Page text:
An overactive bladder occurs when the muscles of the bladder start to contract involuntarily, even when the amount of urine in the bladder is low. This leads to frequent and sudden urges to urinate.
An overactive bladder (OAB) can cause considerable disruption to everyday life. People with an OAB may experience urinary incontinence and wake up multiple times during the night (nocturia).
There are several possible underlying reasons for an OAB. These include:
- Neurological disorders that affect the nervous system, such as multiple sclerosis or Parkinson's disease.
- Diabetes. One of the main symptoms of both type 1 and type 2 diabetes is the frequent passing of large amounts of urine, known as polyuria.
- Urinary tract infections.
- Diuretic medications, commonly referred to as water pills. People with cardiac conditions often take diuretics to lower blood pressure, but these drugs also increase urination.
- Older age and cognitive decline.
- Excessive intake of caffeine or alcohol.
Making alterations to diet and lifestyle can have an impact on an overactive bladder. The recommended dietary changes include:
For people with an OAB, there is a fine line between drinking too much and not drinking enough.
People should try to stick to the recommended 6 to 8 glasses of fluid each day. The body can regulate liquid in the body, excreting unwanted fluid via the urine. Therefore, exceeding the recommended amounts is likely to lead to more time in the bathroom.
However, it is important not to get dehydrated as this will result in more concentrated urine, which may further irritate the bladder lining. It is possible to monitor hydration levels by checking the color of the urine. Dark yellow urine could be a sign of dehydration.
It is best not to drink a lot at any one time, but to spread drinks across the course of the day. It is a good idea to stop drinking a couple of hours before bedtime to minimize the likelihood of getting up in the night.
Caffeinated drinks include tea, coffee, and carbonated drinks such as cola. Caffeine is a diuretic, which encourages the release of water in the urine. This can make the symptoms of an OAB worse.
The evidence suggesting that people with OAB should avoid caffeine is varied and mainly anecdotal. However, some people may find it helpful to avoid or limit caffeinated drinks and opt for water, diluted juice, and herbal teas instead. This may improve symptoms of urgency and frequency but not incontinence.
Alcohol acts as a diuretic and increases urine production, so it is likely to make symptoms worse for people with an OAB. It may be a good idea to cut back on alcohol or avoid it completely for a while to see if symptoms improve.
Certain foods, including spicy ones, might irritate the bladder. For some people with an OAB, it is best to avoid them.
Citrus fruits are also believed to irritate the bladder, which might cause painful urination.
High fiber foods
Studies have shown an association between constipation and an OAB. Adults with urge incontinence who also suffer from constipation should seek dietary advice on how to encourage regular bowel movements. Foods high in soluble fiber, which include oats, bran, vegetables, and legumes, may help with constipation.
Those with an OAB may have recognizable symptoms, but each person responds differently to treatment. Other suggestions that may help reduce symptoms include:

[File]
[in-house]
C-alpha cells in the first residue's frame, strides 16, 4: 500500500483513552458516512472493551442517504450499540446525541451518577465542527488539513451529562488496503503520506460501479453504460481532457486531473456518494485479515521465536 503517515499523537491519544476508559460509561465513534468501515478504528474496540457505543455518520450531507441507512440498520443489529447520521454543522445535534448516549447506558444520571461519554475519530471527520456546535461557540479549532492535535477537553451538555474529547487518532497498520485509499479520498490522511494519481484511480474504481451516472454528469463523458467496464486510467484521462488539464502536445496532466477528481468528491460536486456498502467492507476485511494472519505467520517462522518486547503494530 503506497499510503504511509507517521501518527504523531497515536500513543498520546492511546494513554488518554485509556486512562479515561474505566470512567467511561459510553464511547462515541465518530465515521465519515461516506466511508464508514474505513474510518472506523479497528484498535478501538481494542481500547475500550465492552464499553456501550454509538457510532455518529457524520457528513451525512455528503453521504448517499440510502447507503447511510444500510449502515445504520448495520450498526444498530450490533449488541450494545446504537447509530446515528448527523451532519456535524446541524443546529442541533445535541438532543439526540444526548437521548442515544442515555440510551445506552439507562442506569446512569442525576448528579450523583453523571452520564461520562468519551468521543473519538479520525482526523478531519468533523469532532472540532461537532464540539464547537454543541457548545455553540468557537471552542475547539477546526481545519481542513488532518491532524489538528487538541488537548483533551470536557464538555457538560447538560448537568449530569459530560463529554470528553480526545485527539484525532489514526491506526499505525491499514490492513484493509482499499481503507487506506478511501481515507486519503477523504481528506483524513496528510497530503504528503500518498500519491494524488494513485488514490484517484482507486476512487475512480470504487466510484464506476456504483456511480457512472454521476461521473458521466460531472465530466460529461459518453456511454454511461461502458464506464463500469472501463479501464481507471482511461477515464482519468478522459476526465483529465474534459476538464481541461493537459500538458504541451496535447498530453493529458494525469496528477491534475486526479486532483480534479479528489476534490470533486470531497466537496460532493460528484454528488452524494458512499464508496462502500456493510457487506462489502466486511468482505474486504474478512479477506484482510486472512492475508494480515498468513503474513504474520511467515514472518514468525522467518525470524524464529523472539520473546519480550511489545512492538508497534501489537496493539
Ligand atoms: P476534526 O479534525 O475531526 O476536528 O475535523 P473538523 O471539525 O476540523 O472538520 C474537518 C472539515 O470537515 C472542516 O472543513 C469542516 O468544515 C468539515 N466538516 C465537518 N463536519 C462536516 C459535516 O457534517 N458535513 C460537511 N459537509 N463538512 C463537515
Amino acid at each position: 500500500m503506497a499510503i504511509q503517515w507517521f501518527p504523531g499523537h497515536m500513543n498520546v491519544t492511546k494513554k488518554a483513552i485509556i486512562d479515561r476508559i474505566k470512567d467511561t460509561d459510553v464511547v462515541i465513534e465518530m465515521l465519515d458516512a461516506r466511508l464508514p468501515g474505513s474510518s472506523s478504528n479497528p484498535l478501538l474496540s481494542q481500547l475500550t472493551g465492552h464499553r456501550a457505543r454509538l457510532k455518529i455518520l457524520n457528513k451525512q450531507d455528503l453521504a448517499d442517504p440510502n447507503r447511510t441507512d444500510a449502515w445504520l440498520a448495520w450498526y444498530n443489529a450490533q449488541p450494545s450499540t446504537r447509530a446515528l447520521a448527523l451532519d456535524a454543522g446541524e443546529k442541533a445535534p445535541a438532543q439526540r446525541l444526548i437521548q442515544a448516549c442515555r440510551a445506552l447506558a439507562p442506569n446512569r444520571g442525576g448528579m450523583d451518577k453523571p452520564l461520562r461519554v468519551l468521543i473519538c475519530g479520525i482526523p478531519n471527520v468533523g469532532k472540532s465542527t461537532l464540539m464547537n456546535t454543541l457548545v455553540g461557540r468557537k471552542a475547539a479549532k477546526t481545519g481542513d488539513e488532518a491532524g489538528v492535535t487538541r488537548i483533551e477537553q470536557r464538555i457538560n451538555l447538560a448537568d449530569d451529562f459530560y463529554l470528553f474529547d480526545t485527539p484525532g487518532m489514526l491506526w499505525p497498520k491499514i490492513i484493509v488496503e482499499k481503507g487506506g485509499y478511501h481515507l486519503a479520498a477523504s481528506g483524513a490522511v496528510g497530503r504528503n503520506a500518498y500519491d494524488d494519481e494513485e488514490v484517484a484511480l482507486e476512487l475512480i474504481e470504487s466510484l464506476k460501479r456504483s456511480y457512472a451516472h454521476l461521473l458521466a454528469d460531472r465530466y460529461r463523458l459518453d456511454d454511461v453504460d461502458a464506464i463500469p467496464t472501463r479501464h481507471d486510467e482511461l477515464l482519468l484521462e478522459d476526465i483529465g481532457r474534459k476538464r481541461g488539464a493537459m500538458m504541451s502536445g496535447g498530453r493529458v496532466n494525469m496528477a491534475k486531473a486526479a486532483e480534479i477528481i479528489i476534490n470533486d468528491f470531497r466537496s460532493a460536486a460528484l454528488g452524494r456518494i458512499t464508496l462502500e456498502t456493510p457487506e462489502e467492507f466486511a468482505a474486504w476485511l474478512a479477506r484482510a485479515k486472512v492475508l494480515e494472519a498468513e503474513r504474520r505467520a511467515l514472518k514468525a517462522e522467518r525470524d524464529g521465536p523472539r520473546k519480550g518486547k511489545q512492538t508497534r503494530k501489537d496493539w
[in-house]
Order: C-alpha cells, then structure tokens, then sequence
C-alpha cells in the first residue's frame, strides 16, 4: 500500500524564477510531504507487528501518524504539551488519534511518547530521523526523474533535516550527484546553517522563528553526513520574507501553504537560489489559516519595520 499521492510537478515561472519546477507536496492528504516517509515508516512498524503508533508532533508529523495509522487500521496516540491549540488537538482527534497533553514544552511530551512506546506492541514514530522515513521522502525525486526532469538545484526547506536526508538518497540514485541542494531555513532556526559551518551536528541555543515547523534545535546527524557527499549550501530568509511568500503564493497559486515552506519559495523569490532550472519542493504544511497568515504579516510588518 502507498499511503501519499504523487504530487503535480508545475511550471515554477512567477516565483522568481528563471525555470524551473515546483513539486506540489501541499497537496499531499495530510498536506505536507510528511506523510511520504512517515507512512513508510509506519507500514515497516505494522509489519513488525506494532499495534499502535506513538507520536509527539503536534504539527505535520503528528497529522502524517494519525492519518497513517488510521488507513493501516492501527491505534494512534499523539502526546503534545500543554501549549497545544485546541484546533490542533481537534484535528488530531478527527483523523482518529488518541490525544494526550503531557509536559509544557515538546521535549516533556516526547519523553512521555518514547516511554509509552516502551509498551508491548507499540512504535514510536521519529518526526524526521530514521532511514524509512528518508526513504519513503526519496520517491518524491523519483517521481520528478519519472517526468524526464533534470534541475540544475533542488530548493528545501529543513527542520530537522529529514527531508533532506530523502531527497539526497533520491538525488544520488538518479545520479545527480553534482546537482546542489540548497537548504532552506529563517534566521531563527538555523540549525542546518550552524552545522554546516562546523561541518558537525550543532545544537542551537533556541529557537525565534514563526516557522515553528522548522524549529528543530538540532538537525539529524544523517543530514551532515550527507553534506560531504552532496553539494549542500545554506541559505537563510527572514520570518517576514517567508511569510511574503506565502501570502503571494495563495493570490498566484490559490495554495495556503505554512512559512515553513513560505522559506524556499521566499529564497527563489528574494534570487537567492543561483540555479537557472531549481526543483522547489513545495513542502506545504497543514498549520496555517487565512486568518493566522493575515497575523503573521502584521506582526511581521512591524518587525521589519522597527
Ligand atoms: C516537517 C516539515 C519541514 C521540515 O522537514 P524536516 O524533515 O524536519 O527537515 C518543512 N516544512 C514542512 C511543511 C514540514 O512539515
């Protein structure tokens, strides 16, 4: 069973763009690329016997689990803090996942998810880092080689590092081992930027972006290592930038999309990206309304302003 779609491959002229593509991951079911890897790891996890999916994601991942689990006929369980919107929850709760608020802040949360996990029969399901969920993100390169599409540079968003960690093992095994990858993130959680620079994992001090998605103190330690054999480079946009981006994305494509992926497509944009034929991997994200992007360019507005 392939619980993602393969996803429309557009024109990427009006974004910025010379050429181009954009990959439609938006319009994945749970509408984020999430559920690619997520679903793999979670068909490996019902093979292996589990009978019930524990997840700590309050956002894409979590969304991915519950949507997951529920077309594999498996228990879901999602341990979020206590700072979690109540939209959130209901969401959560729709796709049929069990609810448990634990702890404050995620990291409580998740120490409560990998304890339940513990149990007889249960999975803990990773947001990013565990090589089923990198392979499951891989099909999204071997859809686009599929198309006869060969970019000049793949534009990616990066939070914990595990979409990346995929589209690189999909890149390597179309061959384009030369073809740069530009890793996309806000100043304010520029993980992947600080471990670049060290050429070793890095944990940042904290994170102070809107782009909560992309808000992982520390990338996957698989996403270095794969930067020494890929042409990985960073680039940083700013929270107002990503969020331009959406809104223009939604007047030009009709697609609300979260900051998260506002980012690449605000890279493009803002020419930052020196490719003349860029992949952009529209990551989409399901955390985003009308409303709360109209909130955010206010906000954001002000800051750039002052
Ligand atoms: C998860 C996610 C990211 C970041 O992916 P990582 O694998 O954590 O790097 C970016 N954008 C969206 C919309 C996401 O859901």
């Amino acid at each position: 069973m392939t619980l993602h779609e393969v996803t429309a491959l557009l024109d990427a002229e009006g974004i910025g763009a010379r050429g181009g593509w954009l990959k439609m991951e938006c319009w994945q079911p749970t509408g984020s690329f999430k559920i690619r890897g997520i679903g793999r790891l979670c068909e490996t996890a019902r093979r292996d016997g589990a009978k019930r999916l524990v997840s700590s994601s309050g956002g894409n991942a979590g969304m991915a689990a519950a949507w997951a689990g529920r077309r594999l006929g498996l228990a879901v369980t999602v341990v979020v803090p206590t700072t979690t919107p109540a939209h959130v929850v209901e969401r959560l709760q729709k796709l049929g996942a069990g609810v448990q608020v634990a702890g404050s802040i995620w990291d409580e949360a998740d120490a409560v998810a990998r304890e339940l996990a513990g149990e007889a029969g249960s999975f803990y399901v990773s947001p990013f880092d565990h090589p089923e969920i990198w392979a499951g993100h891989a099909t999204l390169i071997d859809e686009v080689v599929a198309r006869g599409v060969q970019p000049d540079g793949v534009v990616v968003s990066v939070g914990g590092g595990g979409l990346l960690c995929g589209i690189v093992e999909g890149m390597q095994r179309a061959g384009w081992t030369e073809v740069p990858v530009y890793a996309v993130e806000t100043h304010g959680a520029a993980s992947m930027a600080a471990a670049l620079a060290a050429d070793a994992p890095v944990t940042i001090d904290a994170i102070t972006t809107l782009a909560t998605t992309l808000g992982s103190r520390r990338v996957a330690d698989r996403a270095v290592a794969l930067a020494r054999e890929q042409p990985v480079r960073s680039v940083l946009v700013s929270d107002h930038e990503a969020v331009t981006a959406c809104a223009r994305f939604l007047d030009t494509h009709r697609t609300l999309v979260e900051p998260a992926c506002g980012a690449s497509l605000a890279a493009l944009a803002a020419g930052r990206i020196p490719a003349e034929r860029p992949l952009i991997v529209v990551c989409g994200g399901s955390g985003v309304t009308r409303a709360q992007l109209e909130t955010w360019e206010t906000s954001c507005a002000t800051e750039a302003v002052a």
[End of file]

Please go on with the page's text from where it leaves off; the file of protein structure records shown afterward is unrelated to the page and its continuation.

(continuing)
Strengthening the pelvic floor muscles
The pelvic floor muscles are located next to the bladder and provide support and strength to the bladder.
Regular physical activity may strengthen the pelvic floor muscles and help decrease the risk of developing urge incontinence. However, it is also possible that heavy physical exercise may aggravate symptoms, so people should be careful not to overexert themselves.
Smoking can irritate the bladder and is a risk factor for bladder cancer.
Alongside the pelvic floor muscle exercises, bladder training aims to make the bladder muscles stronger so it can hold urine for longer periods of time.
Reaching and maintaining a healthful weight
Being overweight or obese has been identified as a risk factor for urinary incontinence.
Adults who are overweight are encouraged to lose weight and maintain weight loss by exercising regularly. They should also eat more fruits and vegetables, choose wholegrain carbohydrates, and include lean proteins, such as fish, lentils, and beans, in their diet.
Doctors frequently prescribe drugs called antimuscarinics for an OAB. These work on the muscles surrounding the bladder to help control the random contractions that cause frequent urination. However, they have some unfavorable side effects such as constipation and dry mouth.
It is possible that nerve stimulation or Botox injections may be a way of controlling the signals between the brain and bladder.
In rare cases, people may need surgery to correct bladder abnormalities and reduce the symptoms of OAB.
Using of absorbent pads or undergarments
In cases where surgery or medications could be risky, for example when advancing age is the cause of the OAB, it may be preferable to consider management techniques to absorb urine.
An OAB can disrupt daily life. Making healthier choices, including following a balanced diet, can help maintain a healthy bladder. Keeping a food diary can be a helpful way to notice any correlation between diet and symptoms.
It is recommended to seek the advice of a medical professional to talk through treatment options.
These may include medication, exercises to train and strengthen the bladder, and behavioral and lifestyle changes. A combination of OAB treatments is likely to have the best effect in the long-term.